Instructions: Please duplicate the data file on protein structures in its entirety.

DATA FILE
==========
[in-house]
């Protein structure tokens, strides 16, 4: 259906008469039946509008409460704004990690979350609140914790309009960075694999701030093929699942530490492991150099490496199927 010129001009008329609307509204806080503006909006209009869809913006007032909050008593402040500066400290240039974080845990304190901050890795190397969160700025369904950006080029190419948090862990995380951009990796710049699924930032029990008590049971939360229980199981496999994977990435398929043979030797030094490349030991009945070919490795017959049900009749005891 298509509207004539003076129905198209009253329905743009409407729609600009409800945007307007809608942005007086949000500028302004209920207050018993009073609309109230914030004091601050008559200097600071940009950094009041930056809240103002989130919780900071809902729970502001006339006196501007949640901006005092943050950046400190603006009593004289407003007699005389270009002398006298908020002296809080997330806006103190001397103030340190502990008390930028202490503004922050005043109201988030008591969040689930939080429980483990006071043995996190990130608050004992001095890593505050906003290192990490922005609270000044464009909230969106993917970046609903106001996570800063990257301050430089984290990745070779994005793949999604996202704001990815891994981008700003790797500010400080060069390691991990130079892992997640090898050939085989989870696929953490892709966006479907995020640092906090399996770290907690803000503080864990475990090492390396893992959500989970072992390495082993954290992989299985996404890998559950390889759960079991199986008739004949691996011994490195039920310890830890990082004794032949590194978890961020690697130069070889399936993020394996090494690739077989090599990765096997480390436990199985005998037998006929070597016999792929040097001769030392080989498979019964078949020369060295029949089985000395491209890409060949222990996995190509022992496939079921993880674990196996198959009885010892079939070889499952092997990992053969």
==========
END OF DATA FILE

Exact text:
[in-house]
């Protein structure tokens, strides 16, 4: 259906008469039946509008409460704004990690979350609140914790309009960075694999701030093929699942530490492991150099490496199927 010129001009008329609307509204806080503006909006209009869809913006007032909050008593402040500066400290240039974080845990304190901050890795190397969160700025369904950006080029190419948090862990995380951009990796710049699924930032029990008590049971939360229980199981496999994977990435398929043979030797030094490349030991009945070919490795017959049900009749005891 298509509207004539003076129905198209009253329905743009409407729609600009409800945007307007809608942005007086949000500028302004209920207050018993009073609309109230914030004091601050008559200097600071940009950094009041930056809240103002989130919780900071809902729970502001006339006196501007949640901006005092943050950046400190603006009593004289407003007699005389270009002398006298908020002296809080997330806006103190001397103030340190502990008390930028202490503004922050005043109201988030008591969040689930939080429980483990006071043995996190990130608050004992001095890593505050906003290192990490922005609270000044464009909230969106993917970046609903106001996570800063990257301050430089984290990745070779994005793949999604996202704001990815891994981008700003790797500010400080060069390691991990130079892992997640090898050939085989989870696929953490892709966006479907995020640092906090399996770290907690803000503080864990475990090492390396893992959500989970072992390495082993954290992989299985996404890998559950390889759960079991199986008739004949691996011994490195039920310890830890990082004794032949590194978890961020690697130069070889399936993020394996090494690739077989090599990765096997480390436990199985005998037998006929070597016999792929040097001769030392080989498979019964078949020369060295029949089985000395491209890409060949222990996995190509022992496939079921993880674990196996198959009885010892079939070889499952092997990992053969």